Contributor to Richmond.com
Published: June 26, 2009
Poe’s “The Raven” is comprised of a self-pitying man’s lamentations for a lady named Lenore. Picasso’s “Guernica” depicts the bombing of Spain by German bombers. In the 2008 Whitney Biennial, British artist Ellen Harvey’s Museum of Failure: Collection of Impossible Subjects & Invisible Self-Portraits (2007) regards the shortcomings of humanity’s intelligence. These works all deal with the self-defeat of mankind against himself, against society, and against God.
Enough drudgery already! Where is the painting of a Christian man who has won victory through Christ? Why can’t there be prize-winning artworks depicting a triumphant man, happy and at peace?
Because that would not reflect the truth of mankind’s struggle. Jesus never asked us to deny our humanity. He never said “Follow Me and life will be a piece of cake.”
The universal struggle of human existence, which is the fight against death, is manifested in profound art. If a work of art does not embody that struggle and bring catharsis, it is not art. Rather, it is rubbish that reflects the pacification of our society, the giving up, the complacency, the selling out of our dreams. After all, indifference is a form of death. “Art reconciles man to his destiny, which is death. Not merely death in the physical sense, but that form of death which is indifference, spiritual accidie.”(1)
Struggle is what makes us real and alive. “Man is a contradictory being, a mixture of strength and weakness…living in a world which, like himself, is made up of opposites, of antagonistic forces that fight against one another without hope of truce or victory…permanently unable to form a whole.” (2) Great art embodies this universal truth of the human condition. It hits us at our core. Has anyone ever stopped dead in their tracks and gasped at the sight of a warm and fuzzy piece of art? Sentimental “art” makes us yawn, if we even look at it at all.
The true artist has a divine nature about him. He is keenly aware of the antagonism between essence and existence, essence being spirit, and existence, the everyday mundane we find in society. In Christian terms, this antagonism is the separation of man from God. The artist feels this antagonism as anxiety which will only relent when he brings this divine essence into existence, into his artistic form.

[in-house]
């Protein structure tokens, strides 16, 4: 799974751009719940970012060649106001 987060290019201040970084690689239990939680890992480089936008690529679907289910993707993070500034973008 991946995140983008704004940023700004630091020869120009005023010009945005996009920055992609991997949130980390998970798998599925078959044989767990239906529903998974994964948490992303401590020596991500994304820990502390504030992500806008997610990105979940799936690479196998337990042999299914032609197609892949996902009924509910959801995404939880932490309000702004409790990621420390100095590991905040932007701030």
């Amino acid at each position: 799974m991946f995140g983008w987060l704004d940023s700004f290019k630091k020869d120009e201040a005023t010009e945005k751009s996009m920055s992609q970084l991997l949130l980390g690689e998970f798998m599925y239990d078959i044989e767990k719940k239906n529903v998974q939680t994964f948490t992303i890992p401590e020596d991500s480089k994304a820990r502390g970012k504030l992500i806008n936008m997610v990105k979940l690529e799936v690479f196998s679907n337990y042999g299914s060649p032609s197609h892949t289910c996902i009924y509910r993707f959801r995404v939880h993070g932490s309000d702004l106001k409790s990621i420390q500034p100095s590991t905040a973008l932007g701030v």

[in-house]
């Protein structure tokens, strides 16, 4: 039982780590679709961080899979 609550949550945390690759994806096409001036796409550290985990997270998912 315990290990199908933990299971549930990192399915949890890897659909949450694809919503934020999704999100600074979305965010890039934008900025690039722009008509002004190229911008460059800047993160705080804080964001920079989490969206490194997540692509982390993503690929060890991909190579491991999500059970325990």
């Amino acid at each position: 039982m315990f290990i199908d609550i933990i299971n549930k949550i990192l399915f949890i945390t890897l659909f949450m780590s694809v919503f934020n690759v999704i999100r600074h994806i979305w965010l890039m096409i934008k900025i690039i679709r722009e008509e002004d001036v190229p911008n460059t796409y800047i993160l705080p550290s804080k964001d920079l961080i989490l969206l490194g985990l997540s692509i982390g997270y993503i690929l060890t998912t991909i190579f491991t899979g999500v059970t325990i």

“The collective mind is like water that always seeks the lowest level of gravity: the artist struggles out of this morass, to seek a higher level of individual sensibility and perception. The signals he sends back are often unintelligible to the multitude, but then come the philosophers and critics to interpret his message.”(3)
Inspiration is personal to the artist, as each human life is a complex interplay of personal and societal processes of adjustment.(4) Unfortunately, the artist often cannot find a niche in society. It has no need for his art; hence the stigma of the tortured, lonely, and frustrated artist.
Society does not adequately recognize the need for art or art education. Complacency and feeling good are our highest ideals. Industrialization, mass production, population explosion, information technology, and Prozac have deadened our senses. Society has achieved the pacification of the struggle for existence, the very struggle that gives meaning to art.
The poet Baudelaire felt a complete revulsion for daily urban life…for the unseemly and nauseating business of the world. In Baudelaire’s poem “At One O’clock in the Morning,” the speaker “moves all too easily through that world and even participates in it, and his own complicity especially repels him.” The poem ends in a prayer for divine inspiration. “O Lord God, grant me the grace to produce a few good verses…”(5)
So, mankind, as an individual and society, is destined to fall due to a flawed nature, and profound art reflects that. But what about Christian art? Christians have a savior, and through Him they have hope and eternal victory. Doesn’t Christian art deserve awards for depicting this profound truth?
If the artwork depicts the struggle of Christ on our behalf, and is beautifully rendered, then it certainly can be award-winning, profound art, truthful and optimistic. Still, without the struggle, we cannot identity with it.
Salvador Dalí’s “Christ of Saint John of the Cross” portrays Christ’s victorious struggle on the cross. The painting depicts Christ as transcendent and glorious. Dalí explained its inspiration: “In the first place, in 1950, I had a ‘cosmic dream’ in which I saw this image in color and which in my dream represented the ‘nucleus of the atom.’ This nucleus later took on a metaphysical sense; I considered it ‘the very unity of the universe,’ the Christ!”(6)
Lindsay Brown is a freelance photographer and writer. She earned a BFA in Photography from the School of Visual Arts in New York City and will be earning a Masters in Journalism next year from Edinburgh Napier University in Scotland.